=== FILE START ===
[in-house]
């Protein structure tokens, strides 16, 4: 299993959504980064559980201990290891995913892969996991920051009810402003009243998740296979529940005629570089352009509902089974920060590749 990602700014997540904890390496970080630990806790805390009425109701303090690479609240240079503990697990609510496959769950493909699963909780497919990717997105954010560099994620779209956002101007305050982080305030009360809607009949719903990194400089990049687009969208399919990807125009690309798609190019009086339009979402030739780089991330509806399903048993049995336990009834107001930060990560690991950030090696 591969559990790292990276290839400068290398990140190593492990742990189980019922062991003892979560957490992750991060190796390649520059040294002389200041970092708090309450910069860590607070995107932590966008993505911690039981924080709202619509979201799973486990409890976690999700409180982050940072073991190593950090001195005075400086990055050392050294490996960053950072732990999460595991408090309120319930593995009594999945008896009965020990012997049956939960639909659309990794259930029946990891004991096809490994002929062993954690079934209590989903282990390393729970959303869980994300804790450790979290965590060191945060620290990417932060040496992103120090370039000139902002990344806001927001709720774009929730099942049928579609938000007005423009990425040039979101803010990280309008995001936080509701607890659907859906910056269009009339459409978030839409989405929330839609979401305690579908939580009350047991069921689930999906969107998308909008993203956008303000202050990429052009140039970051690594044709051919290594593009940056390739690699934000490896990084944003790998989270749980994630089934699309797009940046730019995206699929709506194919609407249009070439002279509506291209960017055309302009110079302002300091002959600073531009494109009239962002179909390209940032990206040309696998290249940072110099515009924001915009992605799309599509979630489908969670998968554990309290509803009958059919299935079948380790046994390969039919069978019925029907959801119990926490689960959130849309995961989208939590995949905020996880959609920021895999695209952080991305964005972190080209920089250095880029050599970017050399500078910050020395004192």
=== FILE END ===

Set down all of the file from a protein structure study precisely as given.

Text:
[in-house]
């Protein structure tokens, strides 16, 4: 299993959504980064559980201990290891995913892969996991920051009810402003009243998740296979529940005629570089352009509902089974920060590749 990602700014997540904890390496970080630990806790805390009425109701303090690479609240240079503990697990609510496959769950493909699963909780497919990717997105954010560099994620779209956002101007305050982080305030009360809607009949719903990194400089990049687009969208399919990807125009690309798609190019009086339009979402030739780089991330509806399903048993049995336990009834107001930060990560690991950030090696 591969559990790292990276290839400068290398990140190593492990742990189980019922062991003892979560957490992750991060190796390649520059040294002389200041970092708090309450910069860590607070995107932590966008993505911690039981924080709202619509979201799973486990409890976690999700409180982050940072073991190593950090001195005075400086990055050392050294490996960053950072732990999460595991408090309120319930593995009594999945008896009965020990012997049956939960639909659309990794259930029946990891004991096809490994002929062993954690079934209590989903282990390393729970959303869980994300804790450790979290965590060191945060620290990417932060040496992103120090370039000139902002990344806001927001709720774009929730099942049928579609938000007005423009990425040039979101803010990280309008995001936080509701607890659907859906910056269009009339459409978030839409989405929330839609979401305690579908939580009350047991069921689930999906969107998308909008993203956008303000202050990429052009140039970051690594044709051919290594593009940056390739690699934000490896990084944003790998989270749980994630089934699309797009940046730019995206699929709506194919609407249009070439002279509506291209960017055309302009110079302002300091002959600073531009494109009239962002179909390209940032990206040309696998290249940072110099515009924001915009992605799309599509979630489908969670998968554990309290509803009958059919299935079948380790046994390969039919069978019925029907959801119990926490689960959130849309995961989208939590995949905020996880959609920021895999695209952080991305964005972190080209920089250095880029050599970017050399500078910050020395004192």